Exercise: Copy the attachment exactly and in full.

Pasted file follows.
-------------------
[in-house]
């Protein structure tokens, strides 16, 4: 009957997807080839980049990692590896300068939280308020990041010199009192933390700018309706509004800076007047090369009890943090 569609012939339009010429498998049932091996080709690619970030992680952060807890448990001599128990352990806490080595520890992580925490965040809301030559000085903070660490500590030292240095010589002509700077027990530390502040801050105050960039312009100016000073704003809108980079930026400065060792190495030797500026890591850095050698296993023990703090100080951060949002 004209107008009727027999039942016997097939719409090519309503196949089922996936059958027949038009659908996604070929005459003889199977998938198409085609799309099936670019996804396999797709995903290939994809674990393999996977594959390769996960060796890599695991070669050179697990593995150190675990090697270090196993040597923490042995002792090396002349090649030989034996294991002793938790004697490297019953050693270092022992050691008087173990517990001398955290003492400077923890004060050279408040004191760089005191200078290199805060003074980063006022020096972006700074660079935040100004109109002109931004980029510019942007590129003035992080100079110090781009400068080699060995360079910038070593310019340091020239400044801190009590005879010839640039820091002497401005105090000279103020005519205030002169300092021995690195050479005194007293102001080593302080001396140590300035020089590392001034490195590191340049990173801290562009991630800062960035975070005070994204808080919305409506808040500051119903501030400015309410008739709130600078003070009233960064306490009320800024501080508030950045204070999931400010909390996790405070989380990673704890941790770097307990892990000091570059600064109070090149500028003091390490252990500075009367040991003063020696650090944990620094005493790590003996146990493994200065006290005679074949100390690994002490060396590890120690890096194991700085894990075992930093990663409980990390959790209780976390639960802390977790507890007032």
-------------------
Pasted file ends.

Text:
[in-house]
């Protein structure tokens, strides 16, 4: 009957997807080839980049990692590896300068939280308020990041010199009192933390700018309706509004800076007047090369009890943090 569609012939339009010429498998049932091996080709690619970030992680952060807890448990001599128990352990806490080595520890992580925490965040809301030559000085903070660490500590030292240095010589002509700077027990530390502040801050105050960039312009100016000073704003809108980079930026400065060792190495030797500026890591850095050698296993023990703090100080951060949002 004209107008009727027999039942016997097939719409090519309503196949089922996936059958027949038009659908996604070929005459003889199977998938198409085609799309099936670019996804396999797709995903290939994809674990393999996977594959390769996960060796890599695991070669050179697990593995150190675990090697270090196993040597923490042995002792090396002349090649030989034996294991002793938790004697490297019953050693270092022992050691008087173990517990001398955290003492400077923890004060050279408040004191760089005191200078290199805060003074980063006022020096972006700074660079935040100004109109002109931004980029510019942007590129003035992080100079110090781009400068080699060995360079910038070593310019340091020239400044801190009590005879010839640039820091002497401005105090000279103020005519205030002169300092021995690195050479005194007293102001080593302080001396140590300035020089590392001034490195590191340049990173801290562009991630800062960035975070005070994204808080919305409506808040500051119903501030400015309410008739709130600078003070009233960064306490009320800024501080508030950045204070999931400010909390996790405070989380990673704890941790770097307990892990000091570059600064109070090149500028003091390490252990500075009367040991003063020696650090944990620094005493790590003996146990493994200065006290005679074949100390690994002490060396590890120690890096194991700085894990075992930093990663409980990390959790209780976390639960802390977790507890007032």